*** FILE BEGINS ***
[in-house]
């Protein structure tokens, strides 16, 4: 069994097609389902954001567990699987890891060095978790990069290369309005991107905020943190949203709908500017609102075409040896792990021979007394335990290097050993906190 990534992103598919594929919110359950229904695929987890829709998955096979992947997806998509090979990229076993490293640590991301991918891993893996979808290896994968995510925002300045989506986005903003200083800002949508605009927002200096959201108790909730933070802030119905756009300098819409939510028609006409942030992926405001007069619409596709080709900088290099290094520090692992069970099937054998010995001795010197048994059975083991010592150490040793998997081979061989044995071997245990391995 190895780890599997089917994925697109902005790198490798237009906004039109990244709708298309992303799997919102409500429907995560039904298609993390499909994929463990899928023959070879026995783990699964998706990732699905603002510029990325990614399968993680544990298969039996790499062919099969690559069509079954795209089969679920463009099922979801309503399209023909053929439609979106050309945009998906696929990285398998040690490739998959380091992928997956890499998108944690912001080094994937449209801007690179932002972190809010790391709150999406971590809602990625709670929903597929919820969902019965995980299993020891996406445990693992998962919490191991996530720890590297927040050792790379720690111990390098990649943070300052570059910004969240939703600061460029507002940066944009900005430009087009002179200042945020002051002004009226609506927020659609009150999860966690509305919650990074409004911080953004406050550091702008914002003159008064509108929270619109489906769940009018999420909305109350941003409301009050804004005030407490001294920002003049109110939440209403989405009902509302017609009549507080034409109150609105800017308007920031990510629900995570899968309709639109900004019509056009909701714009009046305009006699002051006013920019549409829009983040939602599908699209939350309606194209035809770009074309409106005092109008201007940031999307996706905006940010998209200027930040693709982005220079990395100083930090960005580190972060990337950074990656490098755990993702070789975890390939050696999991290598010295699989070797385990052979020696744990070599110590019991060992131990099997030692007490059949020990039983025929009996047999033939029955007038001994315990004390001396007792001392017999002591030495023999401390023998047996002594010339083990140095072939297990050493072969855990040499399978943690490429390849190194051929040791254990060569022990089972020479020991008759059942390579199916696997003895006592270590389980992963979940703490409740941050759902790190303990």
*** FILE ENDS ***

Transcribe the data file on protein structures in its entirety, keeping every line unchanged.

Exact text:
[in-house]
């Protein structure tokens, strides 16, 4: 069994097609389902954001567990699987890891060095978790990069290369309005991107905020943190949203709908500017609102075409040896792990021979007394335990290097050993906190 990534992103598919594929919110359950229904695929987890829709998955096979992947997806998509090979990229076993490293640590991301991918891993893996979808290896994968995510925002300045989506986005903003200083800002949508605009927002200096959201108790909730933070802030119905756009300098819409939510028609006409942030992926405001007069619409596709080709900088290099290094520090692992069970099937054998010995001795010197048994059975083991010592150490040793998997081979061989044995071997245990391995 190895780890599997089917994925697109902005790198490798237009906004039109990244709708298309992303799997919102409500429907995560039904298609993390499909994929463990899928023959070879026995783990699964998706990732699905603002510029990325990614399968993680544990298969039996790499062919099969690559069509079954795209089969679920463009099922979801309503399209023909053929439609979106050309945009998906696929990285398998040690490739998959380091992928997956890499998108944690912001080094994937449209801007690179932002972190809010790391709150999406971590809602990625709670929903597929919820969902019965995980299993020891996406445990693992998962919490191991996530720890590297927040050792790379720690111990390098990649943070300052570059910004969240939703600061460029507002940066944009900005430009087009002179200042945020002051002004009226609506927020659609009150999860966690509305919650990074409004911080953004406050550091702008914002003159008064509108929270619109489906769940009018999420909305109350941003409301009050804004005030407490001294920002003049109110939440209403989405009902509302017609009549507080034409109150609105800017308007920031990510629900995570899968309709639109900004019509056009909701714009009046305009006699002051006013920019549409829009983040939602599908699209939350309606194209035809770009074309409106005092109008201007940031999307996706905006940010998209200027930040693709982005220079990395100083930090960005580190972060990337950074990656490098755990993702070789975890390939050696999991290598010295699989070797385990052979020696744990070599110590019991060992131990099997030692007490059949020990039983025929009996047999033939029955007038001994315990004390001396007792001392017999002591030495023999401390023998047996002594010339083990140095072939297990050493072969855990040499399978943690490429390849190194051929040791254990060569022990089972020479020991008759059942390579199916696997003895006592270590389980992963979940703490409740941050759902790190303990």